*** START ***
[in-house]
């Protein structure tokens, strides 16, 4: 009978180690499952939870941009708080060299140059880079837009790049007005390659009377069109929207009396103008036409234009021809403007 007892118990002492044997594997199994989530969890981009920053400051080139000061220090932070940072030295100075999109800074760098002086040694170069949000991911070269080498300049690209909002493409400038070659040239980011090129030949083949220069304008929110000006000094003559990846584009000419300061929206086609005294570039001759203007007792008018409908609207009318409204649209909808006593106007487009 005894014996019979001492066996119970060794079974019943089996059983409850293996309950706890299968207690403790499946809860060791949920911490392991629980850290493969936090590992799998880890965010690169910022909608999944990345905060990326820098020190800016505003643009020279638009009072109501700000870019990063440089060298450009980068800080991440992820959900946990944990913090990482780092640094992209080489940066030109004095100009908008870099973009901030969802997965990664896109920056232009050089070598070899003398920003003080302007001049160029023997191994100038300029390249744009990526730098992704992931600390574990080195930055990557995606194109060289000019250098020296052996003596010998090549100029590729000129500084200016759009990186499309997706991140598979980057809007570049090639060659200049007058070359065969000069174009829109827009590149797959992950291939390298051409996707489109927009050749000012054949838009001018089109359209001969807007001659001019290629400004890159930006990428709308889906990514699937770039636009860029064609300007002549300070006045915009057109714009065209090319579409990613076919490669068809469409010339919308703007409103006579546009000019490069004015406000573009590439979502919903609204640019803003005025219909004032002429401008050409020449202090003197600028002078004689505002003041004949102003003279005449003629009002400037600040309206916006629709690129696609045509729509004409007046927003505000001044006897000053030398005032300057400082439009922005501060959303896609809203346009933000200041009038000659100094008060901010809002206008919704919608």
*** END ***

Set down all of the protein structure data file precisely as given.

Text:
[in-house]
């Protein structure tokens, strides 16, 4: 009978180690499952939870941009708080060299140059880079837009790049007005390659009377069109929207009396103008036409234009021809403007 007892118990002492044997594997199994989530969890981009920053400051080139000061220090932070940072030295100075999109800074760098002086040694170069949000991911070269080498300049690209909002493409400038070659040239980011090129030949083949220069304008929110000006000094003559990846584009000419300061929206086609005294570039001759203007007792008018409908609207009318409204649209909808006593106007487009 005894014996019979001492066996119970060794079974019943089996059983409850293996309950706890299968207690403790499946809860060791949920911490392991629980850290493969936090590992799998880890965010690169910022909608999944990345905060990326820098020190800016505003643009020279638009009072109501700000870019990063440089060298450009980068800080991440992820959900946990944990913090990482780092640094992209080489940066030109004095100009908008870099973009901030969802997965990664896109920056232009050089070598070899003398920003003080302007001049160029023997191994100038300029390249744009990526730098992704992931600390574990080195930055990557995606194109060289000019250098020296052996003596010998090549100029590729000129500084200016759009990186499309997706991140598979980057809007570049090639060659200049007058070359065969000069174009829109827009590149797959992950291939390298051409996707489109927009050749000012054949838009001018089109359209001969807007001659001019290629400004890159930006990428709308889906990514699937770039636009860029064609300007002549300070006045915009057109714009065209090319579409990613076919490669068809469409010339919308703007409103006579546009000019490069004015406000573009590439979502919903609204640019803003005025219909004032002429401008050409020449202090003197600028002078004689505002003041004949102003003279005449003629009002400037600040309206916006629709690129696609045509729509004409007046927003505000001044006897000053030398005032300057400082439009922005501060959303896609809203346009933000200041009038000659100094008060901010809002206008919704919608």